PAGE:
Review: The Collected Poems of Proust

For my next installment of reviews for poetry month I decided to tackle this dual-language edition of the collection poems of Proust.  It was published in 2013 by Penguin and I bought a copy of it myself.

My Review:
Proust PoemsThese poems are a glimpse into Proust as a human being and not Proust the serious novelist.  The poems were collected from a wide variety of places, including letters to his friends, journals and notes, and some were even scrawled on scraps of paper or envelopes.  We often envision Proust as the asthmatic, shut away from society as he labored over his major work.  But these poems reveal to us a funny, playful, intelligent man who fully engaged in life and embraced all of its wonders.

It is rumored even when Proust was alive that he was homosexual.  The poems reveal a man who was definitely struggling with his sexuality in a time period in which homosexuality was completely unacceptable.  In the poem that opens the collection he writes to Daniel Halvey:

For what is manly mockery to me?
Let Sodom’s apples burn, acre by acre,
I’d savor still the sweat of those sweet limbs!
Behold a solar gold, a lunar nacre,
I’d…languish (an ars moriendi of my own),
deaf to the knell of dreary Decency!

There are also amorous poems in the collection written to women, such as “Lines to Laure Hayman” in which he recollects her beautiful form.  Another poem is written to an actress whom he saw play the role of Cleopatra.  These lines imply an admiration of the woman that goes beyond friendly recognition of her performance:

You have surely dethroned the Egyptian Queen
You are at once artist and work of art
Your spirit is deep as is your regard,
‘Though no beauty like hers was never seen.

The sentiments in the poems jump from love and friendship, “Love draws from the heart a scent of roses,” to loss and agony, “So tired of having suffered, more tired of having loved.” These lines represent the waves of emotions Proust rides and jots down as he is living his everyday life.

Proust is also petty, bawdy and even vulgar. In one poem he writes:

They say a Russian, may God preserve his soul,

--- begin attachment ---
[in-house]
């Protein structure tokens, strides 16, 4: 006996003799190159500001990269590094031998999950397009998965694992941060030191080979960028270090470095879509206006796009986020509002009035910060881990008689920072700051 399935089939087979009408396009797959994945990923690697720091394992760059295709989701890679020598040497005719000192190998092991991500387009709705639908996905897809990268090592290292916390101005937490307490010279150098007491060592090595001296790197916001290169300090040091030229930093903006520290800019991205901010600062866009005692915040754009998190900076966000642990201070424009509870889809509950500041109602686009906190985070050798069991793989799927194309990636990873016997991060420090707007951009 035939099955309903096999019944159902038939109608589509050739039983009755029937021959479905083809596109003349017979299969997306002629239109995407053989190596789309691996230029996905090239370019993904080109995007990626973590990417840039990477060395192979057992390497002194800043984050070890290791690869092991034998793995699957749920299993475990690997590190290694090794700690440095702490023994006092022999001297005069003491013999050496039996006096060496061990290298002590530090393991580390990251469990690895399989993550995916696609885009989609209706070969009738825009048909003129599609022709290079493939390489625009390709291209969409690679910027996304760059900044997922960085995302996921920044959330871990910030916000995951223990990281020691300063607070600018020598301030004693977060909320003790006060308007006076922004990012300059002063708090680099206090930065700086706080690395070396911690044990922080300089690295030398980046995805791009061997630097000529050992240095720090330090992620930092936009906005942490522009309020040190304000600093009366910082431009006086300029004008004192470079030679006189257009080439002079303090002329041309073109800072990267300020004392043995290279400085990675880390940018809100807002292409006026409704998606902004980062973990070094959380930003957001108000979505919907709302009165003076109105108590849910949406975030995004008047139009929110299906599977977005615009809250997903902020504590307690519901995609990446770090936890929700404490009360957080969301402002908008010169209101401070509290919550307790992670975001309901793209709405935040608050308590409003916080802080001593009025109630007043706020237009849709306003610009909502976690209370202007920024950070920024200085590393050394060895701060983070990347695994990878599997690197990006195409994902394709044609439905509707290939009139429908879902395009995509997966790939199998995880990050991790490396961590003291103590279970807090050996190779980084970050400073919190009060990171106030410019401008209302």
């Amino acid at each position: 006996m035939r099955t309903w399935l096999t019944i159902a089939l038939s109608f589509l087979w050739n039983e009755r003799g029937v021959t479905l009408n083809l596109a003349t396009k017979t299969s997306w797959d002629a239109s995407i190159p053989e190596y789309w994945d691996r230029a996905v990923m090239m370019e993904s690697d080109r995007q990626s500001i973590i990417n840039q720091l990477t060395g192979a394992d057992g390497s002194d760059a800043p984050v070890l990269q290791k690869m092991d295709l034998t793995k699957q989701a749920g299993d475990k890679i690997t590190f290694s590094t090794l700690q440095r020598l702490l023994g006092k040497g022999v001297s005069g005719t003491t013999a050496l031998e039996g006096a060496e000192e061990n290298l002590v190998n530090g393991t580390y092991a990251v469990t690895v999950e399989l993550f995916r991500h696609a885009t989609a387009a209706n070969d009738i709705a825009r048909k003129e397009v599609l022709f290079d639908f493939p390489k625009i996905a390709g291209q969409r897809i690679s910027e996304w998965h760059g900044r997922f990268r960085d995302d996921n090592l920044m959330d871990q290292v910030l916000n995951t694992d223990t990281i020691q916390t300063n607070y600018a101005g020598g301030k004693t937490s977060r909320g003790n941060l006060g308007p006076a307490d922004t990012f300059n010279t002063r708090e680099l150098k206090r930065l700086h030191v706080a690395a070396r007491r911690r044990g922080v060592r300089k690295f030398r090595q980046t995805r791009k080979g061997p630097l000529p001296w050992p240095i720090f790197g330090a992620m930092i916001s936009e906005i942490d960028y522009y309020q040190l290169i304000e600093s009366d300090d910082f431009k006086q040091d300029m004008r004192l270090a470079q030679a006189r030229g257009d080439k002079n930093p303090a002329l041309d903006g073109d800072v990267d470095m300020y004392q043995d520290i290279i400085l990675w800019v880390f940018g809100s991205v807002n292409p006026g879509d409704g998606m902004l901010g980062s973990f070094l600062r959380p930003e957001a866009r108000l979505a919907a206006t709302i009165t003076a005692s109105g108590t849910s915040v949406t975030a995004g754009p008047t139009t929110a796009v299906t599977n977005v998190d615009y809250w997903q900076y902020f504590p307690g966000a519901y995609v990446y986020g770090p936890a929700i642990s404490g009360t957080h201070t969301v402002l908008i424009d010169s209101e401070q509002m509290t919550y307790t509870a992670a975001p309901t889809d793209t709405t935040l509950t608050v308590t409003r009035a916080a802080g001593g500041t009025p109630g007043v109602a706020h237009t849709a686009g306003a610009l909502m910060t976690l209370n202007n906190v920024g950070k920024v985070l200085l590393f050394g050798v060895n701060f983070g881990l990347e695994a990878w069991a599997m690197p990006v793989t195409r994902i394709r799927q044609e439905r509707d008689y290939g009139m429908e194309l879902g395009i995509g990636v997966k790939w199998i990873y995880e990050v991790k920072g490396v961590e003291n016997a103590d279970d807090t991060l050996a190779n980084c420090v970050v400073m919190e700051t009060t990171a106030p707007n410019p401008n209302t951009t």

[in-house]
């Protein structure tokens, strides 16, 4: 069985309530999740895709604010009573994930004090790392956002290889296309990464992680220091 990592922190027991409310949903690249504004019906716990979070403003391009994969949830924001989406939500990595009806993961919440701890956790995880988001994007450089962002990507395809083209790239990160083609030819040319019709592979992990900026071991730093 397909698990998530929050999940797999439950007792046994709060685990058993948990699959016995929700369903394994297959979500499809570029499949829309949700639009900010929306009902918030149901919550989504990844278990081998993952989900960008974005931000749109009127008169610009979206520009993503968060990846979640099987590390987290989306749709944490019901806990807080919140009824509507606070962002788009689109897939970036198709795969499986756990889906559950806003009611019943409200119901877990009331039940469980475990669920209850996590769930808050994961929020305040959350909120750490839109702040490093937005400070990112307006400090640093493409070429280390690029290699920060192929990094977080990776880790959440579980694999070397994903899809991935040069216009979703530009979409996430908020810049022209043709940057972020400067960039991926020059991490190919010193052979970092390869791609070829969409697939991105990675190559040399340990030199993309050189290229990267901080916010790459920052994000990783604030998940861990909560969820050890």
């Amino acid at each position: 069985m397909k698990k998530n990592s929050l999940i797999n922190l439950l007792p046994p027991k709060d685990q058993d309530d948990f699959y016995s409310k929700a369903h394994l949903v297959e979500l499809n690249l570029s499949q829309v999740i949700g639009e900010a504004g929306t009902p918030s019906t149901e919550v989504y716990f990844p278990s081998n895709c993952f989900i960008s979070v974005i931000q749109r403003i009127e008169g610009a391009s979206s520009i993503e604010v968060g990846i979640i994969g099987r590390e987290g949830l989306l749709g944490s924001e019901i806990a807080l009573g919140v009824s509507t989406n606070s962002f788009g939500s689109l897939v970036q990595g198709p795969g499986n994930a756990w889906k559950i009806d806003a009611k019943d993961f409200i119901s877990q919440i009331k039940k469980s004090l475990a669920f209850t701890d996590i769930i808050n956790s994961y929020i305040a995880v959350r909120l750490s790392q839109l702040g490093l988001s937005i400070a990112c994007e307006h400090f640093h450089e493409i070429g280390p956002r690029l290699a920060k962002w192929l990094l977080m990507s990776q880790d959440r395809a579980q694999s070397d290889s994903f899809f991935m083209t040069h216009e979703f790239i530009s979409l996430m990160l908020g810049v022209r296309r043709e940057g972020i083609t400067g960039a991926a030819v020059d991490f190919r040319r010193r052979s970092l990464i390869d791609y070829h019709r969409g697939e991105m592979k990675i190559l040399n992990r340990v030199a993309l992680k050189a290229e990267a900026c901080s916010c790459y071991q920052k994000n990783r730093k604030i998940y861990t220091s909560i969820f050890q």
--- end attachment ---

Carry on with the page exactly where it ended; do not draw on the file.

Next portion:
Managed to rouse a flutter of sensation
In Ferdinand’s leathery, tanned, and well-worked hole
By slipping in up to the hilt his brave baton.

In a few of the poems written to his friends his instructs them to burn the poems after they have been read because the poems contains some unflattering verses about aristocrats within their social circle.

There are 104 poems in the collection in total.  None of them are very long which is appropriate as they are meant as little messages to friends in letters and oftentimes casually written on scraps of paper.  The notes in the back of the book are very helpful in understanding to whom the poems are written and what their relationships were to Proust.  For a amusing glimpse into the candid world of this famous poet I highly recommend perusing this dual-language edition.

About The Author:
ProustMarcel Proust is a French novelist best known for his 3000 page masterpiece À la recherche du temps perdu (Remembrance of Things Past or In Search of Lost Time), a pseudo-autobiographical novel told mostly in a stream-of-consciousness style. Born in the first year of the Third Republic, the young Marcel, like his narrator, was a delicate child from a bourgeois family. He was active in Parisian high society during the 80s and 90s, welcomed in the most fashionable and exclusive salons of his day. However, his position there was also one of an outsider, due to his Jewishness and homosexuality. Towards the end of 1890s Proust began to withdraw more and more from society, and although he was never entirely reclusive, as is sometimes made out, he lapsed more completely into his lifelong tendency to sleep during the day and work at night. He was also plagued with severe asthma, which had troubled him intermittently since childhood, and a terror of his own death, especially in case it should come before his novel had been completed. The first volume, after some difficulty finding a publisher, came out in 1913, and Proust continued to work with an almost inhuman dedication on his masterpiece right up until his death in 1922, at the age of 51. Today he is widely recognised as one of the greatest authors of the 20th Century, and À la recherche du temps perdu as one of the most dazzling and significant works of literature to be written in modern times.


Filed under Literature in Translation, Poetry

7 responses to “Review: The Collected Poems of Proust

  1. Jonathan

    I’ve read ISOLT and his short stories, I’m currently reading a biography of him and I plan to read ‘Jean Santeuil’ this year so I should probably also read his poetry at some point.

    Liked by 1 person

    • I don’t know if I will tackle ISOLT any time soon, but I would love to read his short stories ant Jean Santeuil as well! I’ll look out for your review!


      • Jonathan

        I’m not sure if I’d advise reading the stories & JS instead of ISOLT. It might be best to commit to just vol1 (Swann’s Way). After all JS was abandoned by Proust and the stories were written when young and trying to prove that he could write.


  2. That’s a great point. Maybe I will do that instead. Thanks for the suggestion!


  3. Did not know Marcel Proust was a poet also. You quote interesting examples.

    Liked by 1 person

  4. Pingback: A Proust Reading List |

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